July 16--For Tammy DeMier, determination has brought her success as both a detective with the Fort Smith Police Department and as a record-setting power lifter.
A Texas native, DeMier fulfilled her goal -- to become a homicide detective -- in Fort Smith.
"Tammy comes to work every day ready to give it all she's got," said Capt. Jarrard Copeland, a leader of the Police Department's Criminal Investigation Division. "It may be a multiple homicide or misdemeanor battery. Whatever the case is, she's going to work it to the best of her ability."
DeMier said growing up with four sisters gave her a strong sense of competitiveness.
"I guess that's why I get along with men so well," she said. "That's why I do so good working in the environment I work in."
As a teen, one of DeMier's sisters married and moved to the Fort Smith area. DeMier said she moved with her sister and attended high school, graduating in 1995, and Northeastern State University in Tahlequah, Okla.
"When I started college, I wasn't sure about what I wanted to do," DeMier said. "My husband at the time's family was in law enforcement."
DeMier said she signed up for introductory criminal justice courses.
"I decided this was interesting and started taking advanced courses and decided this is what I want to do," she said.
Police work fit her sensibilities.
"One of the deciding factors (in pursuing a career in law enforcement) was that I don't like monotony -- I get bored real quick with the same ole thing," she said. "Law enforcement is ever-changing and keeps your interest."
In 2002, DeMier joined FSPD.
"The number of (female officers) has always been about six, seven or eight," she said. "I never felt as if I was treated any different or that special accommodations were made for me. I had to keep up with the same standards."
Like all rookie officers, DeMier started in patrol.
"I loved patrol because you get to see things on the front end," she said. "You get the initial reporting (of the crime) and see how people react when things occur."
Patrol is the foundation of police work and vital to learning the ropes, she noted.
"Patrol gets out of there when a lot of things happen when things are still hot and the wounds are still fresh," she said.
When working patrol, DeMier said, officers sometimes see people in pain or at their worst. She said it's important that officers do not become completely desensitized.
"You still have to be sympathetic and realize they're still human," DeMier said. "You have to see people in good times and in bad and take it all in perspective and learn how to balance it out and how to cope with it."
DeMier served as a patrol officer for four years. In 2005, she began training as a member of the Police Department's SWAT Team.
"I'm the one and only female who has ever been on the Fort Smith SWAT Team," DeMier said.
Maj. Dean Pitts, who at the time was both the assistant commander of the SWAT Team and patrol troop captain, said he recruited DeMier into the SWAT Team.
"There's one set of physical qualification standards, and she was able to successfully meet all the criteria and pass our standards," Pitts said. "She's a remarkable woman as far as physical fitness goes and always has been."
A SWAT Team officer, Pitts said, has the grueling task of responding to extreme crime situations while carrying heavy amounts of armor and weaponry.
"We wear significantly heavier body armor and weaponry than patrol officers," Pitts said.
SWAT officers must move swiftly and often great lengths on foot, while fully armored and armed, to reach the scene of a crime. DeMier more than held her own, Pitts said.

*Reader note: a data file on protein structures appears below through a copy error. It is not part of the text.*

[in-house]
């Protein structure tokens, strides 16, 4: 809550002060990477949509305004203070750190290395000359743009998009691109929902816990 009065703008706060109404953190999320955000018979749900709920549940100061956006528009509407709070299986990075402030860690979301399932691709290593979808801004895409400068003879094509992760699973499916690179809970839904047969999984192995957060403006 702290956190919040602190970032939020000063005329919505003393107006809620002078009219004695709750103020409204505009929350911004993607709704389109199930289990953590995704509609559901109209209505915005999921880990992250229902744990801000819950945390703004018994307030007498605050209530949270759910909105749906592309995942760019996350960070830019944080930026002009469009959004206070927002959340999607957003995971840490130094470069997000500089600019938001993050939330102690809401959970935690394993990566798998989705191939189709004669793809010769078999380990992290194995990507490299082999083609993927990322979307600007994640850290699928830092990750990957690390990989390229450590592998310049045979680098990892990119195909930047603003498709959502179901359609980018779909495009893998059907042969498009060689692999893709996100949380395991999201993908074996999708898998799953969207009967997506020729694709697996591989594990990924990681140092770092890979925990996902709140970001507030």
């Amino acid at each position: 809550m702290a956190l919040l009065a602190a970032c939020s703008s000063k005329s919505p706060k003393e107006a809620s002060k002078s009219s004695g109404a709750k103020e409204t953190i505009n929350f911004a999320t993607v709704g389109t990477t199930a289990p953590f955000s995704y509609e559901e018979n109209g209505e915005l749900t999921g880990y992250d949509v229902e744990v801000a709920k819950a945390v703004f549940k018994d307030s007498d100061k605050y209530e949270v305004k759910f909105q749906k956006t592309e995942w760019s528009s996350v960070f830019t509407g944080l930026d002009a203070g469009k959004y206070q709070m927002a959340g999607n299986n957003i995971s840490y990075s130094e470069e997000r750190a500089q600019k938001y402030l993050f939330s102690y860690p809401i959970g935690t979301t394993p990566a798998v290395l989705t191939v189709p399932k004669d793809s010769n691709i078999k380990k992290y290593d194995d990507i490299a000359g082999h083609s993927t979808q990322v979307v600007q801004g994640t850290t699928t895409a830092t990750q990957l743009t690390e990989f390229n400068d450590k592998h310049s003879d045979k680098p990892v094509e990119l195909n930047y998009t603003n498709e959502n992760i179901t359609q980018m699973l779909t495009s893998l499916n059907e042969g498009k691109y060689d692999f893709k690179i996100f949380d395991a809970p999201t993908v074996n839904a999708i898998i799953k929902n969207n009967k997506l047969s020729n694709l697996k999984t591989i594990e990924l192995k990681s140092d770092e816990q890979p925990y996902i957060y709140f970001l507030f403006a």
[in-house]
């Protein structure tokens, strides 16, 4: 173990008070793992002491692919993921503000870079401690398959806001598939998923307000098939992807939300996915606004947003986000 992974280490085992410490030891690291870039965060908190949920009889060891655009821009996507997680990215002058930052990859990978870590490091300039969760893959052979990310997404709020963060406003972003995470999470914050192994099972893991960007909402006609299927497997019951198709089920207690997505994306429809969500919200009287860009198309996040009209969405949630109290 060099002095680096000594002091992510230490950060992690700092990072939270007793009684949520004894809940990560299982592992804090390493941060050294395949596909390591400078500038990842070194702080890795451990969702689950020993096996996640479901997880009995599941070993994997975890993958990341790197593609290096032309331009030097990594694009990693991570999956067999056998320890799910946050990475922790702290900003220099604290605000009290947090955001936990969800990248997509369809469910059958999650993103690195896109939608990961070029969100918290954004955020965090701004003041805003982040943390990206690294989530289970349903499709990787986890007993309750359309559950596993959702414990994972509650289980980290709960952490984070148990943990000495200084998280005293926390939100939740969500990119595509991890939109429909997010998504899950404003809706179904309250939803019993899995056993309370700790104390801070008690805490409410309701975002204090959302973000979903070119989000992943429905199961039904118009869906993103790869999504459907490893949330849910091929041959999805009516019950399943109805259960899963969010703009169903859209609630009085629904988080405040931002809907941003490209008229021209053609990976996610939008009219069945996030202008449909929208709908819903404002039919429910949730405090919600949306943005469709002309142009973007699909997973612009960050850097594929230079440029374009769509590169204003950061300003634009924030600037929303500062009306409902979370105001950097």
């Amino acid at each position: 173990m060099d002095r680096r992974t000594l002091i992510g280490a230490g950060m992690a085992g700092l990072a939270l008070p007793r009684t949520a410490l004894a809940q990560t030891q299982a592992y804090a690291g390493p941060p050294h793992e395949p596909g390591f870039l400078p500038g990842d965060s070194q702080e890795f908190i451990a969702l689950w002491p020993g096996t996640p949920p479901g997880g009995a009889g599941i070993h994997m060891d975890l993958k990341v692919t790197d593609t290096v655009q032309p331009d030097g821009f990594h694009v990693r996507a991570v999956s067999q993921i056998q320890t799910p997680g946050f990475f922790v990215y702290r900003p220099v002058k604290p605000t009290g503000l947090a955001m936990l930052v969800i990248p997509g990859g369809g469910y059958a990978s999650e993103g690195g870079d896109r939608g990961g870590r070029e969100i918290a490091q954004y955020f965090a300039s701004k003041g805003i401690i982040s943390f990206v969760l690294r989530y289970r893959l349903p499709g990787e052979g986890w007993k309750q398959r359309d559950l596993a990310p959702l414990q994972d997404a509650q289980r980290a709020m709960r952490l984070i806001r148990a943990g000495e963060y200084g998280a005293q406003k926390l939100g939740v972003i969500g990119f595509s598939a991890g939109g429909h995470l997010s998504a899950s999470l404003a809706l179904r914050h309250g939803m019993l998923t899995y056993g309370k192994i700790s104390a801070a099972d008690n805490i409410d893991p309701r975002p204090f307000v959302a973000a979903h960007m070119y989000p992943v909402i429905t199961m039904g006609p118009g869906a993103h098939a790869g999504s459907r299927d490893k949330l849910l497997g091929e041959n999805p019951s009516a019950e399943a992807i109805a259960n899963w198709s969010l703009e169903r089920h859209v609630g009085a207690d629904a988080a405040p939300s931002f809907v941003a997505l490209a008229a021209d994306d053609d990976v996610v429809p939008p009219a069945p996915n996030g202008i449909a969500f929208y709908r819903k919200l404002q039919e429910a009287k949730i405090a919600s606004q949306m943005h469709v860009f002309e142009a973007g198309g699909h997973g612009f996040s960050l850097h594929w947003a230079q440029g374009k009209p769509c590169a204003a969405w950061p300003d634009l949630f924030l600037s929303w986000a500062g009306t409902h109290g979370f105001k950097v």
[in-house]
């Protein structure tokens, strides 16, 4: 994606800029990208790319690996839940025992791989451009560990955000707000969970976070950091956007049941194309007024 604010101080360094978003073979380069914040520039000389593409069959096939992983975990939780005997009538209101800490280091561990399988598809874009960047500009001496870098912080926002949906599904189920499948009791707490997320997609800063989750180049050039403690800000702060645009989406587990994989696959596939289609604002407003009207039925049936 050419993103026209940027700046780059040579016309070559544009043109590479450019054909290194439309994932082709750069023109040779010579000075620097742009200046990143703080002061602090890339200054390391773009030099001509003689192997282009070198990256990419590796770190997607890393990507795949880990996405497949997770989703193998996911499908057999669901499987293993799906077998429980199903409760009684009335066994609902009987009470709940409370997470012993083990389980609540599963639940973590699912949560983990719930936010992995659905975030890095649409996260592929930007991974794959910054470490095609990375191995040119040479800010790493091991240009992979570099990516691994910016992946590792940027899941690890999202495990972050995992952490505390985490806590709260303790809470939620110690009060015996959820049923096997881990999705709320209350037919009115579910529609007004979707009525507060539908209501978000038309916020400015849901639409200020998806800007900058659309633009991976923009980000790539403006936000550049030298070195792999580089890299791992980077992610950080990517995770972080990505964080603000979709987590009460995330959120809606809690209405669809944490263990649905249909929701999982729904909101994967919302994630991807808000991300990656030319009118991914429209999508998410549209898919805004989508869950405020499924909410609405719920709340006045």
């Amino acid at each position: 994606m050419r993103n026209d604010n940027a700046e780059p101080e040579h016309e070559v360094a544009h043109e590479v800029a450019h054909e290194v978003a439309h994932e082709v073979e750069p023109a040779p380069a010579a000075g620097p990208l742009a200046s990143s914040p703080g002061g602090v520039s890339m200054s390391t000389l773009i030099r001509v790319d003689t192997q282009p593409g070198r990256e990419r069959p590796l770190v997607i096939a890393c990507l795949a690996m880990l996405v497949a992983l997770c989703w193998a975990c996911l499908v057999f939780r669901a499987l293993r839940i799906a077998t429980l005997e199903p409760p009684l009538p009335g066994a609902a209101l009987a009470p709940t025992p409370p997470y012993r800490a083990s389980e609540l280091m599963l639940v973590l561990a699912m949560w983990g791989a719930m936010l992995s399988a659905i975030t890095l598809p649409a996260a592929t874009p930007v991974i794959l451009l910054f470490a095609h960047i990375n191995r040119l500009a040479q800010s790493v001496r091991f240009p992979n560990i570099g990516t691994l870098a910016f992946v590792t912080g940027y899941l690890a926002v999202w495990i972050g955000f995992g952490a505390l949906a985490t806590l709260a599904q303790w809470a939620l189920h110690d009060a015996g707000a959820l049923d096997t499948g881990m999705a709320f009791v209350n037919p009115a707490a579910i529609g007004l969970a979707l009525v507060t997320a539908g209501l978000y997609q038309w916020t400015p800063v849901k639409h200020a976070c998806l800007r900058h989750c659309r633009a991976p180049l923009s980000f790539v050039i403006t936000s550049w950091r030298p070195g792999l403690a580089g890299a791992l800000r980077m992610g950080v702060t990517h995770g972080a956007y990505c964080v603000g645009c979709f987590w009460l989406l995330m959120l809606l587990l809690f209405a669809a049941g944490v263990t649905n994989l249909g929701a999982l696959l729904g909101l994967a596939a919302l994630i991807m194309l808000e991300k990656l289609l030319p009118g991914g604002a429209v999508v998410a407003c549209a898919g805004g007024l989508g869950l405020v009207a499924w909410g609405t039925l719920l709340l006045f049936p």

"She wasn't given easier tasks to do," Pitts said. "She was given the same tasks as any other team member and fulfilled those tasks extremely well. The only reason she left the team was because she had a knee injury."
DeMier, who was a member of the SWAT Team for three years, said she is proud of her service with the SWAT Team.
"I miss it," she said.
In 2006, DeMier became a member of the Criminal Investigation Division, starting as a property crimes detective, investigating burglaries, thefts and break-ins.
She then served for about a year as a juvenile crime detective.
"It's difficult because you have to have a different approach -- you're dealing with juveniles as suspects and victims," she said. "Sometimes it's hard for them to realize you're there to help them."
She then realized her ambition of becoming a crimes against persons detective, investigating homicides, robberies, rape, sexual assault and terroristic threatening.
"I enjoy it. It's like a puzzle, and you're trying to put all the pieces together," she said. "It's rewarding to be able to call families of victims and tell them we've made an arrest and got the case solved."
DeMier brings a compassionate approach to investigating crime, Copeland said.
"She realizes how important it is to the victims and handles it with (both) a lot of compassion to the victim and knowledge of criminal investigation," Copeland said.
DeMier does not settle for mediocrity, Copeland said, and strives to do her best in both police work and her athletic endeavors beyond the job.
DeMier said she started training with weights in college and progressed into power-lifting competitions.
"My biggest record right now: A dead lift of 275 pounds and a bench record of 185 pounds," she said.
Lifting weights and staying fit, she said, are great stress relievers.
"I've changed my eating habits a lot and work out on a regular basis and feel a hundred times better than I did (before)," she said.
DeMier recently transitioned from power-lifting to bodybuilding. DeMier said she hopes to compete in the Arkansas State Bodybuilding Championship on Aug. 4.
"I'm about three and a half weeks out, and I think I'm on my way," she said. "Right now, it's crunch time."
Copyright 2012 - Times Record, Fort Smith, Ark.